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Found 4 results

  1. Lucas Pope, the dev behind the highly acclaimed indie title Papers, Please, brings us Return of the Obra Dinn. Enter a high seas murder mystery set in the 1807 when everything was black and white and made of pixels. As an insurance inspector armed with a mystical assessment tool, players are dispatched to investigate the Obra Dinn, a ship believed to have been lost at sea for five years. What has the ship been doing in its years at sea? What happened to the ship's company? Why has the vessel just sailed back into the port at Falmouth, seemingly under its own power without any crew? To answer all of these questions and solve the mysteries of the Obra Dinn, players have a watch-like device that has the ability to replay the scenarios surrounding an individual's death. Players will have to make clever use of the device's abilities to access new areas of the ship and, as befits an insurance investigator, identify the remains of each member of the crew, how they died, and who, if anyone, killed them. Almost four years ago, I gave my thoughts on a preview build of Return of the Obra Dinn. It wasn't a long build, but it left a lasting impression. The haunting visuals and beckoning mystery don't leave you easily. And now, Return of the Obra Dinn has silently sailed into the harbor of digital PC storefronts - check it out if you're looking for a gameplay experience like you've never had before. Don't forget to sign up for Extra Life to help sick and injured kids in hospitals around the US and Canada by playing games!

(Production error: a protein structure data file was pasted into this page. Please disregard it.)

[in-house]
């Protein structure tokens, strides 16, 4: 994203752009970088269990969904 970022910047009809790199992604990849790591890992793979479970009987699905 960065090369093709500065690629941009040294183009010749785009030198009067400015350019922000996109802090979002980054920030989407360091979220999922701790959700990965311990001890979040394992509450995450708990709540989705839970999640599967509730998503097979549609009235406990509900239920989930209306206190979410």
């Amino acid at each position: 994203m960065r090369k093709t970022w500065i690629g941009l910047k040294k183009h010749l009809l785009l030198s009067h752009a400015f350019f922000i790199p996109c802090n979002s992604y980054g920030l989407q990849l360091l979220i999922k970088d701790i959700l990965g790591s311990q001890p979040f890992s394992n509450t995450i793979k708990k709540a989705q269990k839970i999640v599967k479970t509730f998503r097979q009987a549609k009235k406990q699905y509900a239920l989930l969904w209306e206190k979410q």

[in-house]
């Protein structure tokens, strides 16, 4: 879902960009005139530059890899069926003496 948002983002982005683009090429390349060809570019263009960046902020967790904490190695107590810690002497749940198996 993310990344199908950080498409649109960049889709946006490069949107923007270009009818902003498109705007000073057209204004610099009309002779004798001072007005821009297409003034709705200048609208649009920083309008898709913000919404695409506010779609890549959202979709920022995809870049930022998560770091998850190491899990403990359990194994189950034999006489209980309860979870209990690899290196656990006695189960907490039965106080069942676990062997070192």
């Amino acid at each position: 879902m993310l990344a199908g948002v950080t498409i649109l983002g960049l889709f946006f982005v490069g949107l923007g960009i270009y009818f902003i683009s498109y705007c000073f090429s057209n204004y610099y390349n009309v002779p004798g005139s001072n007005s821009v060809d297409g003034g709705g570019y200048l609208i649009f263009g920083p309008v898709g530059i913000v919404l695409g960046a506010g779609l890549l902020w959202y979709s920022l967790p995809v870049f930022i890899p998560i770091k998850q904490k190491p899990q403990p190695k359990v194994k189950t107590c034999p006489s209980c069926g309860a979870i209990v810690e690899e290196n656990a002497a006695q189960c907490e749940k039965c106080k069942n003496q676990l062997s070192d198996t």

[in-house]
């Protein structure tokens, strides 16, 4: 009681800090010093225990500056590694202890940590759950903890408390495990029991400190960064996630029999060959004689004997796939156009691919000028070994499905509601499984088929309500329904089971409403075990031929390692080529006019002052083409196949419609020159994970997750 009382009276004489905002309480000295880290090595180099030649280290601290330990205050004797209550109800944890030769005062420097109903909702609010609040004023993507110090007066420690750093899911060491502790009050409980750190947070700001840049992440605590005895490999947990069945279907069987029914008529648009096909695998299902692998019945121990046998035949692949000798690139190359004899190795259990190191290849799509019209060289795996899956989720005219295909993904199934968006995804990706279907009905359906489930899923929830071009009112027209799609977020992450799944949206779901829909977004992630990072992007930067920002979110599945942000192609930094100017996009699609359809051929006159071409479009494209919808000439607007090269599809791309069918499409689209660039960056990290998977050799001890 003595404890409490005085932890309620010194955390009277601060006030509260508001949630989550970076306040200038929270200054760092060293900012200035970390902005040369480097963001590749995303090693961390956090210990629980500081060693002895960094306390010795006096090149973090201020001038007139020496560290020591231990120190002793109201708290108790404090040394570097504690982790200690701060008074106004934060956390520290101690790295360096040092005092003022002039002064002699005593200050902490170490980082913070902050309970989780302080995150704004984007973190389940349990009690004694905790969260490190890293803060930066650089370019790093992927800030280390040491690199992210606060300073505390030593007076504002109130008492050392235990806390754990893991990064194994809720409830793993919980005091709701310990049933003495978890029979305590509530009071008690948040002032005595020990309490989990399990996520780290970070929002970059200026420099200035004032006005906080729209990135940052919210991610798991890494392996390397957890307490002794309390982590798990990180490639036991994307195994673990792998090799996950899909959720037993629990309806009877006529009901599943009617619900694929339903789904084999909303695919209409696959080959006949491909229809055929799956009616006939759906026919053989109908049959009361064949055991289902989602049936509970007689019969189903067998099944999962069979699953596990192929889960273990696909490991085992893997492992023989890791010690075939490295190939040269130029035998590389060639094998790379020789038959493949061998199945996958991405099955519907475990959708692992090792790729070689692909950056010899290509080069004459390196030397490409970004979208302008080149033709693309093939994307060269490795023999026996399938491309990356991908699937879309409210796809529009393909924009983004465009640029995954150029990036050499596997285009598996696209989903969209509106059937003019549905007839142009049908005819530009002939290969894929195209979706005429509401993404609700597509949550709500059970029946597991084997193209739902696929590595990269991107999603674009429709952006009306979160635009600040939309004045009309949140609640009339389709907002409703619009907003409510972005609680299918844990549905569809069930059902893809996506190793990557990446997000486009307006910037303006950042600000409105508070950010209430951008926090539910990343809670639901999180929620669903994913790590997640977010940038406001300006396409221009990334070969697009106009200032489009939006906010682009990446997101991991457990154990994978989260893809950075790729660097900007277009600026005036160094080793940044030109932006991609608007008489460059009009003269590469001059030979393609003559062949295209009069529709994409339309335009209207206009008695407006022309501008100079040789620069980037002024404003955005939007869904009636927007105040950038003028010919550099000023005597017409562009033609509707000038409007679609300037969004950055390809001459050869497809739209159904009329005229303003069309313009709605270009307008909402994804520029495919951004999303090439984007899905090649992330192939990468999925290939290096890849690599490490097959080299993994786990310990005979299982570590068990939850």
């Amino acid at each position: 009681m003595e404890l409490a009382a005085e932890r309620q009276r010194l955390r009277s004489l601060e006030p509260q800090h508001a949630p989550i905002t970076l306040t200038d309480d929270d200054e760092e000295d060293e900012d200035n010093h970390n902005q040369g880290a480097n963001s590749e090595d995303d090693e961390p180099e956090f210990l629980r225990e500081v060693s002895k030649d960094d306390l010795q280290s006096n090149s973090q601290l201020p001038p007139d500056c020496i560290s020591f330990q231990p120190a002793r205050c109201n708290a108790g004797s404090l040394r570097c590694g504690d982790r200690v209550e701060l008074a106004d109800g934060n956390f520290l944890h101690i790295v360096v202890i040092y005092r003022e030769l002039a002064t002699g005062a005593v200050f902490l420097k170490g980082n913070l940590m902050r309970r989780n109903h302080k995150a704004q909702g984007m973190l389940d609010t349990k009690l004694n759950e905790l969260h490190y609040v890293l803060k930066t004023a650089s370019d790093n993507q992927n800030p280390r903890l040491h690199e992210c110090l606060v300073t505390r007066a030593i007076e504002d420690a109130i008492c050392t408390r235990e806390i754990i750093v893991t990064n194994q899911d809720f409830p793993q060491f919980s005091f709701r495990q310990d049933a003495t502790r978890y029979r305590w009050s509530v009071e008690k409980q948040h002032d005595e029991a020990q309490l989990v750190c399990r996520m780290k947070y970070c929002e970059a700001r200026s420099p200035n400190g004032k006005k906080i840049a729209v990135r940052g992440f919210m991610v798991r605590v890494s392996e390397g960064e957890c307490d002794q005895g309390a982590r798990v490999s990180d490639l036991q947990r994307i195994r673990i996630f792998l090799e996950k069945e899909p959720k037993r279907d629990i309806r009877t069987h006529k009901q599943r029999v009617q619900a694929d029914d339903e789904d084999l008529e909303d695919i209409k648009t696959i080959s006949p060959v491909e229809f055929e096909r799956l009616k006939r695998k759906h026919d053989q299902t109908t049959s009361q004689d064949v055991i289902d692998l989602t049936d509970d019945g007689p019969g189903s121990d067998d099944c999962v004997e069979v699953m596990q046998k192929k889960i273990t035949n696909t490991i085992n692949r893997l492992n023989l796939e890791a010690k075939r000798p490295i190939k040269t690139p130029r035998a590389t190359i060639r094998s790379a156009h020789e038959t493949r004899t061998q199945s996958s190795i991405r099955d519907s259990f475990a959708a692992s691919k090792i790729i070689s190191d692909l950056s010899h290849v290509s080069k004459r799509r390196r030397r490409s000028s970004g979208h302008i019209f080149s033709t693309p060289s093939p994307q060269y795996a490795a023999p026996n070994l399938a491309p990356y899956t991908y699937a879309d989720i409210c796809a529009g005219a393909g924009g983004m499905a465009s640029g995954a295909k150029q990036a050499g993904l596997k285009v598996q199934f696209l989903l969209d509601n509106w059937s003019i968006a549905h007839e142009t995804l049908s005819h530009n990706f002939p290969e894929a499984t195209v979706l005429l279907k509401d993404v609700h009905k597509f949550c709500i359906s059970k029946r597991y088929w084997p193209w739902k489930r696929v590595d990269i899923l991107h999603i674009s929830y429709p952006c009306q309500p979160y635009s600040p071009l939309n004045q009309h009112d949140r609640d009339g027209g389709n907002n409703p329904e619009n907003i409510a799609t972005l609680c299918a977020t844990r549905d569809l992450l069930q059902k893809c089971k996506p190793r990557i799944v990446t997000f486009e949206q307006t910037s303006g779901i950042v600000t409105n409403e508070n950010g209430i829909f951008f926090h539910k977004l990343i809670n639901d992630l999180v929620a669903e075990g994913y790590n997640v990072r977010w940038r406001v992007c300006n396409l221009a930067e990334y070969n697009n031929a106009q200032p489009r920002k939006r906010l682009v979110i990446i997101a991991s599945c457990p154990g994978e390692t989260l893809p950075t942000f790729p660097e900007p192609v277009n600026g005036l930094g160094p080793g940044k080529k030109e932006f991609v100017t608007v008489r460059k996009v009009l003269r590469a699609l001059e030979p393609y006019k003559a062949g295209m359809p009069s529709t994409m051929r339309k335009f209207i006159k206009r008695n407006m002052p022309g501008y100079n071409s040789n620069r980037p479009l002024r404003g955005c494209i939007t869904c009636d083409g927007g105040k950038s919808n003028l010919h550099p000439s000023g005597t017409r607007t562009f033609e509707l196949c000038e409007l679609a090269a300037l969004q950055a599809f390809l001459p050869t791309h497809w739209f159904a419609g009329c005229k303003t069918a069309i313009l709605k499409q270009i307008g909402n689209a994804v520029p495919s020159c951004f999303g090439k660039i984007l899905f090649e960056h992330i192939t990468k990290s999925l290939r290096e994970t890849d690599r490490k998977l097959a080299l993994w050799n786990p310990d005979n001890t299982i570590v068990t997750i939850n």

2. Lucas Pope, the dev behind the highly acclaimed indie title Papers, Please, brings us Return of the Obra Dinn. Enter a high seas murder mystery set in the 1807 when everything was black and white and made of pixels. As an insurance inspector armed with a mystical assessment tool, players are dispatched to investigate the Obra Dinn, a ship believed to have been lost at sea for five years. What has the ship been doing in its years at sea? What happened to the ship's company? Why has the vessel just sailed back into the port at Falmouth, seemingly under its own power without any crew? To answer all of these questions and solve the mysteries of the Obra Dinn, players have a watch-like device that has the ability to replay the scenarios surrounding an individual's death. Players will have to make clever use of the device's abilities to access new areas of the ship and, as befits an insurance investigator, identify the remains of each member of the crew, how they died, and who, if anyone, killed them. Almost four years ago, I gave my thoughts on a preview build of Return of the Obra Dinn. It wasn't a long build, but it left a lasting impression. The haunting visuals and beckoning mystery don't leave you easily. And now, Return of the Obra Dinn has silently sailed into the harbor of digital PC storefronts - check it out if you're looking for a gameplay experience like you've never had before. Don't forget to sign up for Extra Life to help sick and injured kids in hospitals around the US and Canada by playing games! View full article